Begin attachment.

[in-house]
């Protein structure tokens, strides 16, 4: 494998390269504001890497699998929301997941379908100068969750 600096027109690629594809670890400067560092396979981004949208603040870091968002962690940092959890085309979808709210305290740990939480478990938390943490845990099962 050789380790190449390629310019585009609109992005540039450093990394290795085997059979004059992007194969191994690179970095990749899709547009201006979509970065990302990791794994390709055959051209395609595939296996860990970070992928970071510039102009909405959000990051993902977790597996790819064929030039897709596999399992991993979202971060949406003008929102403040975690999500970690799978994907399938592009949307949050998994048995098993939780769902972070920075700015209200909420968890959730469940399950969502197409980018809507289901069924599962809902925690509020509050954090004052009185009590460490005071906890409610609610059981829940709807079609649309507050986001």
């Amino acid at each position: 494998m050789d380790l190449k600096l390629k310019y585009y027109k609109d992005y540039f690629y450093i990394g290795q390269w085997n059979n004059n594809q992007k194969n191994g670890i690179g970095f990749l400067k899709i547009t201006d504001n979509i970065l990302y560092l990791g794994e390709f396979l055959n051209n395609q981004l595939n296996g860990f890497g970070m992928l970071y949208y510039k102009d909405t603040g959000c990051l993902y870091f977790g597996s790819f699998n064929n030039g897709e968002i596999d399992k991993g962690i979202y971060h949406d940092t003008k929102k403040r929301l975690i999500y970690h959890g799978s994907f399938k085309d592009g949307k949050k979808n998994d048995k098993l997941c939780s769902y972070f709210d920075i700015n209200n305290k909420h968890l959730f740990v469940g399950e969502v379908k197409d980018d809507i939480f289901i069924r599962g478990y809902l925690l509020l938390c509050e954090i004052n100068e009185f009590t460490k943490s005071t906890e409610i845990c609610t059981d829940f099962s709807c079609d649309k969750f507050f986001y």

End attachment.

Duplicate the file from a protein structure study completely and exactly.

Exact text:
[in-house]
């Protein structure tokens, strides 16, 4: 494998390269504001890497699998929301997941379908100068969750 600096027109690629594809670890400067560092396979981004949208603040870091968002962690940092959890085309979808709210305290740990939480478990938390943490845990099962 050789380790190449390629310019585009609109992005540039450093990394290795085997059979004059992007194969191994690179970095990749899709547009201006979509970065990302990791794994390709055959051209395609595939296996860990970070992928970071510039102009909405959000990051993902977790597996790819064929030039897709596999399992991993979202971060949406003008929102403040975690999500970690799978994907399938592009949307949050998994048995098993939780769902972070920075700015209200909420968890959730469940399950969502197409980018809507289901069924599962809902925690509020509050954090004052009185009590460490005071906890409610609610059981829940709807079609649309507050986001």
């Amino acid at each position: 494998m050789d380790l190449k600096l390629k310019y585009y027109k609109d992005y540039f690629y450093i990394g290795q390269w085997n059979n004059n594809q992007k194969n191994g670890i690179g970095f990749l400067k899709i547009t201006d504001n979509i970065l990302y560092l990791g794994e390709f396979l055959n051209n395609q981004l595939n296996g860990f890497g970070m992928l970071y949208y510039k102009d909405t603040g959000c990051l993902y870091f977790g597996s790819f699998n064929n030039g897709e968002i596999d399992k991993g962690i979202y971060h949406d940092t003008k929102k403040r929301l975690i999500y970690h959890g799978s994907f399938k085309d592009g949307k949050k979808n998994d048995k098993l997941c939780s769902y972070f709210d920075i700015n209200n305290k909420h968890l959730f740990v469940g399950e969502v379908k197409d980018d809507i939480f289901i069924r599962g478990y809902l925690l509020l938390c509050e954090i004052n100068e009185f009590t460490k943490s005071t906890e409610i845990c609610t059981d829940f099962s709807c079609d649309k969750f507050f986001y």